Dedicated PC gamers everywhere are rejoicing over the news that Chris Roberts has returned to game design after a 10 year absence. Chris gave the world a dramatic first look at his new game, Star Citizen, at yesterday’s Game Developers Conference in Austin, Texas.
Roberts is famous in the gaming community as the man behind such hits as Wing Commander and Privateer. Chris is also known as the director of the Wing Commander movie that starred an up and coming new face in Hollywood, Freddie Prinze Jr., and Matthew Lillard. Since his retirement from game design, Roberts produced several feature films including The Punisher, The Jacket, and Lord of War.
While he was busy producing movies, Roberts waited patiently for computer technology to catch up to his vision for the perfect space combat game. Sensing the time was finally at hand, Roberts began work on Star Citizen last year, and yesterday he was ready to unveil his new game to the world.
At the GDC, Chris spoke at length about Star Citizen, and he explained why he wanted to design a game that pushed the PC to its limits:
“I’m a PC gamer in my heart, but I have consoles at home and I tend to buy the console version of a game that’s built for a console because I don’t want to play it on the PC. But if someone was building a game that really pushed the limits of the PC, and said this is what it can be if you dream it, then I think I’d definitely buy that. That’s one of the big reasons for me to come back.
“In recent years, game designers have stopped innovating and pushing the boundaries of what you can do in this genre. I plan on bringing that kind of development mentality back into PC gaming and space sims in particular.
“There is a lot of noise out there regarding social and mobile games right now, and I think PC gamers are feeling a little left out of the mix. But the PC is still incredibly capable of presenting an experience that doesn’t take a back seat to any other platform out there, including consoles. With my game, I want PC gamers to stand up, be counted and get excited again about all the great experiences their computer can deliver”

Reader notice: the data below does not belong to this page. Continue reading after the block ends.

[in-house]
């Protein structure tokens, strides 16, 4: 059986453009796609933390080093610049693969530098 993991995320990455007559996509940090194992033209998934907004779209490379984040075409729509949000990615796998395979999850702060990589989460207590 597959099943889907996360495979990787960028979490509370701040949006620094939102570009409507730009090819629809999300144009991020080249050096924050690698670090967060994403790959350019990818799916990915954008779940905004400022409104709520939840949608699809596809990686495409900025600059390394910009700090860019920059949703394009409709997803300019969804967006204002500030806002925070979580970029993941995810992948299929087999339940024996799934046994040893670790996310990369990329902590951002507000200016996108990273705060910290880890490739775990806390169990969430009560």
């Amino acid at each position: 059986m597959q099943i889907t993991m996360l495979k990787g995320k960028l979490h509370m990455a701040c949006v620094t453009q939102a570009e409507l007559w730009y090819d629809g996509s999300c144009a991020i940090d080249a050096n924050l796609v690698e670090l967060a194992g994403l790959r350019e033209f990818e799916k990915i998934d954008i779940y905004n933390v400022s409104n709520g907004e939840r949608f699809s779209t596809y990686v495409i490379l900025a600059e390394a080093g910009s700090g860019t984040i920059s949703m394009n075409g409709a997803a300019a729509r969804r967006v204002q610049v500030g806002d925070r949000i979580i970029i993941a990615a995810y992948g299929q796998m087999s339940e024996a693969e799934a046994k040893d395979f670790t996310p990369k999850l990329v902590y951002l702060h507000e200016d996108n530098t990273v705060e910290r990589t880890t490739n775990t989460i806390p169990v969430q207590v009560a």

Of course no presentation would be complete without a new video that showed off the new game in all its glory, and Star Citizen got the full treatment at the GDC. Watching the video, you could see the incredible amount of detail that went into the design of the game. Most striking is the manner in which real physics are applied as huge carriers maneuver in space. Roberts discussed the principals behind the stunning visuals:
“In terms of a physics model, everything’s rendered and modeled physically correctly, If we take a look, as I’m yawing, you’ll see that my thrusters on top are articulating to give the thrust in the correct place to rotate, the proper pitch when I bank. This ship isn’t set up to roll at thirty degrees a second, it’s actually modeled properly. It’s a full rigid body and it has these thrusters at different points.”
He has always been a hardcore gamer at heart, and Roberts is fondly remembered for his dedication to the gaming community. Perhaps that is why he also announced his decision to use Crowd Funding for Star Citizen. A website has been created at www.robertsspaceindustries.com to raise funds for the project, and the response has been overwhelming. Just hours after the announcement, so many people were trying to contribute that the site was actually knocked offline for a brief period.
Crowd Funding is becoming quite popular as an alternative to traditional fund raising, and Chris explained his reasons for choosing this innovative new method of financing:
“We are taking this approach to fund-raising for several reasons. For one, this route takes the traditional game publisher out of the mix and enables us to take the millions of dollars normally used by publishers for a triple-A title and plow them right back into developing the game. Secondly, using our own crowd funding mechanism allows us to reach out to our international fans, who have been devoted followers of my games in the past. Thirdly, going direct gets us much closer to our fans and allows us to focus more on the community side, create more updates for our fans and directly interact with them as we are making the game.”
Star Citizen is still about two years from launch, which means that the technology will continue to evolve alongside the game. Participants in crowd funding will be invited to play an early beta version of the game in about a year, and The Inquisitr will be keeping you up to date on all the latest development’s as Chris and his team continue to work on Star Citizen.
We can only imagine what sort of computer we will use to play Star Citizen when it is released 24 months from now. How much more can we add to a system that already has 16 gigs of ram, a hex core CPU, and dual Nvidia 660 TI graphic cards. Oh well, one can always dream, and, like many of our readers, we can’t wait to play Star Citizen.